McKayla Maroney, Meb Keflezighi get Topps baseball cards

Men’s short program
1. Jason Brown — 93.36
2. Joshua Farris — 90.4
3. Jeremy Abbott — 89.93
4. Max Aaron — 85.78
5. Adam Rippon — 84.71
6. Ross Miner — 82.25

Sam Girard, Olympic short track champion, surprisingly retires at age 22

Sam Girard
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Sam Girard, who avoided a three-skater pileup to win the PyeongChang Olympic 1000m, retired from short track speed skating at age 22, saying he lost the desire to compete.

“I leave my sport satisfied with what I have accomplished,” Girard said in a press release. “This decision was very well thought through. I am at peace with the choice that I’ve made and am ready to move onto the next step.”

Girard and girlfriend and fellow Olympic skater Kasandra Bradette announced their careers end together in a tearful French-language press conference in Quebec on Friday.

Girard detailed the decision in a letter, the sacrifices made to pursue skating. Notably, moving from his hometown of Ferland-et-Boilleau, population 600, to Montreal in 2012. His hobbies had been of the outdoor variety, but he now had to drive an hour and a half from the training center just to go fishing.

In PyeongChang, Girard led for most of the 1000m final, which meant he avoided chaos behind him on the penultimate lap of the nine-lap race. Hungarian Liu Shaolin Sandor‘s inside pass took out South Koreans Lim Hyo-Jun and Seo Yi-Ra, leaving just Girard and American John-Henry Krueger.

Girard maintained his lead, crossing .214 in front of Krueger to claim the title. He also finished fourth in the 500m and 1500m and earned bronze in the relay.

“My first Olympics, won a gold medal, can’t ask for more,” he said afterward.

Though Girard was already accomplished — earning individual silver medals at the 2016 and 2017 Worlds — he came to PyeongChang as the heir apparent to Charles Hamelin, a roommate on the World Cup circuit whom Girard likened to a big brother. Girard earned another world silver medal this past season.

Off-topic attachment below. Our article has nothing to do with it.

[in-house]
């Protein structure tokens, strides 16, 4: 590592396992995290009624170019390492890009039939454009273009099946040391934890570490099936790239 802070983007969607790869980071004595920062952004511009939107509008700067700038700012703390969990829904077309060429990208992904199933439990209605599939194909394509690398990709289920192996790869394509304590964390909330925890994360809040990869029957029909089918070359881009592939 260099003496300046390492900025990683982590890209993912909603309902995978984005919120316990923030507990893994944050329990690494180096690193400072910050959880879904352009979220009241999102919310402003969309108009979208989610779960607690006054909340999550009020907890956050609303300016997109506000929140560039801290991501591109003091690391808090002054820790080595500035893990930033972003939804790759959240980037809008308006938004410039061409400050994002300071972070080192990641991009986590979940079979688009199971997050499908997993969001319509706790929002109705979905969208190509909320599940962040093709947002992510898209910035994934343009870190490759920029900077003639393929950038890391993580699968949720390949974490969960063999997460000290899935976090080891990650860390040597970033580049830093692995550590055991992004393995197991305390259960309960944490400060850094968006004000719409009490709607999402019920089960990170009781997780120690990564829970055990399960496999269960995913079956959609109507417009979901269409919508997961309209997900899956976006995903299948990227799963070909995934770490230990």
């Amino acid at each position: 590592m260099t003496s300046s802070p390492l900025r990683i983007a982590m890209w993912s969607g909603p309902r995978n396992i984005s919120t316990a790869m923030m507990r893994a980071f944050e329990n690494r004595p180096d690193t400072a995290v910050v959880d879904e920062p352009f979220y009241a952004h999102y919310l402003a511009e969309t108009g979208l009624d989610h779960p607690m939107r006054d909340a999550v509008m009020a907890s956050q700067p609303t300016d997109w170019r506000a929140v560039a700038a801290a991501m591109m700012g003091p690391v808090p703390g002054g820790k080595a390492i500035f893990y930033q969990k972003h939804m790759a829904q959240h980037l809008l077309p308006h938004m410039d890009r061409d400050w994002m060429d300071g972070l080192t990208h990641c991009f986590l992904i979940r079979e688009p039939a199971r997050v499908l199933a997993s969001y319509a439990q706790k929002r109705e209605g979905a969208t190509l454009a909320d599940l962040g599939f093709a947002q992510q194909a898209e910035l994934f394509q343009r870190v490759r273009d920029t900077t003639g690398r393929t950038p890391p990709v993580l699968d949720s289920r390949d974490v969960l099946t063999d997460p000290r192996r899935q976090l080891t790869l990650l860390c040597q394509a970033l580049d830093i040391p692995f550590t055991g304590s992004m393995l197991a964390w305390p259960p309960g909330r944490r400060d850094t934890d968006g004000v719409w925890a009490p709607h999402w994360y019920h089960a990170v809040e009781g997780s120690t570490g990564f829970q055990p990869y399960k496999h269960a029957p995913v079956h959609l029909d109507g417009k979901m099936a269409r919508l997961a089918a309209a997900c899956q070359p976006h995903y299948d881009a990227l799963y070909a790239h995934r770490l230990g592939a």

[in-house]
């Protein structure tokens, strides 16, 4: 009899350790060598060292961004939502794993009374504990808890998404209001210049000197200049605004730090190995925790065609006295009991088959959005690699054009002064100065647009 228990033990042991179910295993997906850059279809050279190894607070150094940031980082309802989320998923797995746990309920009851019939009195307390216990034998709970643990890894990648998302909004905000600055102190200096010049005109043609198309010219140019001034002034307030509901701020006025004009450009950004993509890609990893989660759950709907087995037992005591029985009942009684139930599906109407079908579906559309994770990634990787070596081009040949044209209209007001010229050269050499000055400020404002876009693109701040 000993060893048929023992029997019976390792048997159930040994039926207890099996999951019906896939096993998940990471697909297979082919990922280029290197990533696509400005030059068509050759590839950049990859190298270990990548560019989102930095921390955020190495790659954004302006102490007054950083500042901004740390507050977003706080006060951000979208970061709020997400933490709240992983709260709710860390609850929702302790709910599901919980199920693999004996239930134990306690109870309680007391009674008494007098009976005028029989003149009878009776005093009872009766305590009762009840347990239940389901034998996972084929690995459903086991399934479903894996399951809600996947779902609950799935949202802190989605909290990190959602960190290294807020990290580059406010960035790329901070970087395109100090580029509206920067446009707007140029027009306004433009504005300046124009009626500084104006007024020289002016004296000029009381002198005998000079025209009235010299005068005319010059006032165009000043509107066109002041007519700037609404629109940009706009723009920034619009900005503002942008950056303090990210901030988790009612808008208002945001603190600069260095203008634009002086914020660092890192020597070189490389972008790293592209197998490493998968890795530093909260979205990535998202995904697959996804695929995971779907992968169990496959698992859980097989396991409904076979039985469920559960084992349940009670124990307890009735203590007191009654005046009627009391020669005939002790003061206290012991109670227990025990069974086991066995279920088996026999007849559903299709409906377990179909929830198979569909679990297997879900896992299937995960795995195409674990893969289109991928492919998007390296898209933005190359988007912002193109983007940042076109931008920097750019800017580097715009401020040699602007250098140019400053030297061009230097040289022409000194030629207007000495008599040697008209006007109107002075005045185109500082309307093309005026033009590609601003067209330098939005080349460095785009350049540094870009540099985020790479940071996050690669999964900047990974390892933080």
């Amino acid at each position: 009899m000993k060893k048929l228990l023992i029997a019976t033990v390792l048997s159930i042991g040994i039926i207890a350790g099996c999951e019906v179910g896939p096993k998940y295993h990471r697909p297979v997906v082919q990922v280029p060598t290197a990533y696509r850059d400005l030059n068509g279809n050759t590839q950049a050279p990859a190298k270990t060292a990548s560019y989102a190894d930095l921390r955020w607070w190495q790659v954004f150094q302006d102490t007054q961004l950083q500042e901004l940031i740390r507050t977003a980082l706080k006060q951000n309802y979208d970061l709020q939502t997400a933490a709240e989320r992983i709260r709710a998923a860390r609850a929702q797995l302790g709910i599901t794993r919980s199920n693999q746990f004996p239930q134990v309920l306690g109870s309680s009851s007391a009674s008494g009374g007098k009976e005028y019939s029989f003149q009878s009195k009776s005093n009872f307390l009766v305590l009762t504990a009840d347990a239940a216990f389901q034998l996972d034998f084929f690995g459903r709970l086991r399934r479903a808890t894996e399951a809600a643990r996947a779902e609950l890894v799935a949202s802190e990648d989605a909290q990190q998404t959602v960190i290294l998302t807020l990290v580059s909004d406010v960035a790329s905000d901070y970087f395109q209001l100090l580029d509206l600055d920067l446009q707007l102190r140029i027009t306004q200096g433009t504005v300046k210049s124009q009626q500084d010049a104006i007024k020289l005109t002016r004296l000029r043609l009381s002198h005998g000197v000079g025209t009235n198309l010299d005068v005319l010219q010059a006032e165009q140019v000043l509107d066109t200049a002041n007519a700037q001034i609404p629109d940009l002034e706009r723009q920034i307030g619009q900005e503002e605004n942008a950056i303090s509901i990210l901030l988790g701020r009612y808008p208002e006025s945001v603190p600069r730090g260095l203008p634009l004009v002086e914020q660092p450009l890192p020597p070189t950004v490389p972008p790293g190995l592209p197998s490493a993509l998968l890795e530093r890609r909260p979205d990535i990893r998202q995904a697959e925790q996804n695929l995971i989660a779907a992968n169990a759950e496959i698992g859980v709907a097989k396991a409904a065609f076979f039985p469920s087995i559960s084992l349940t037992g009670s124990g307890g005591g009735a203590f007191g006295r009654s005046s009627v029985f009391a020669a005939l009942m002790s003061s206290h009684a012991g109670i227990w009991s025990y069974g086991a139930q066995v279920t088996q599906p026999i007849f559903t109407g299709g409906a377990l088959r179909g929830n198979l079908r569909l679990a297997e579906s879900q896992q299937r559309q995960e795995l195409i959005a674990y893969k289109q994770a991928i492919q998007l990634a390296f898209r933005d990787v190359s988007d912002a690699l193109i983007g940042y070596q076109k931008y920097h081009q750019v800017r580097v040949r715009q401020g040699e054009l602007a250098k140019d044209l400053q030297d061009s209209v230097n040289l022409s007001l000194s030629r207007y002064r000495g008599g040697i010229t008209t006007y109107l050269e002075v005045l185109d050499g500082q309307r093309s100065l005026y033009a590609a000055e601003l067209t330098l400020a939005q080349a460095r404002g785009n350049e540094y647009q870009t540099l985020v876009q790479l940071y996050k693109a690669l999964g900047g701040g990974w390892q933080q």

Hamelin, after taking individual gold in 2010 and 2014, left PyeongChang without an individual medal in what many expected to be his last Olympics. However, he went back on a retirement vow and continued to skate through the 2018-19 season.

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MORE: J.R. Celski explains decision to retire

Maia, Alex Shibutani extend break from ice dance competition

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Brother-sister ice dance duo Maia and Alex Shibutani will not compete next season, the Olympic bronze medalists announced via U.S. Figure Skating on Friday.

“We’re healthier and stronger than we were after the Olympics, and we’re continuing to push ourselves,” Maia Shibutani said in a press release.

“We’ve continued to skate a lot, and we feel like we’ve benefited from some time away to create in different environments and focus on experiences that can help us grow,” Alex said.

The “Shib Sibs” won the U.S. title in 2016 and 2017. They won their first world medal in 2011 (bronze) before reaching the world podium again in 2016 and 2017 with silver and bronze, respectively.

They most recently competed at the 2018 PyeongChang Olympics, where they earned bronze both individually and in the team event.

Maia and Alex Shibutani are now the second ice dance medalists from PyeongChang to announce they’ll sit out at least part of next season. Gold medalists Tessa Virtue and Scott Moir of Canada will tour instead this fall and are not expected to return to competition.

The siblings haven’t stayed away from the ice entirely in their break from the sport, though — they’ve also been touring and performing in shows.

The Shibutanis became the second set of siblings to earn Olympic ice dance medals after France’s Isabelle and Paul Duchesnay in 1992.

MORE: How Gracie Gold landed in Philadelphia, thoughts competitive return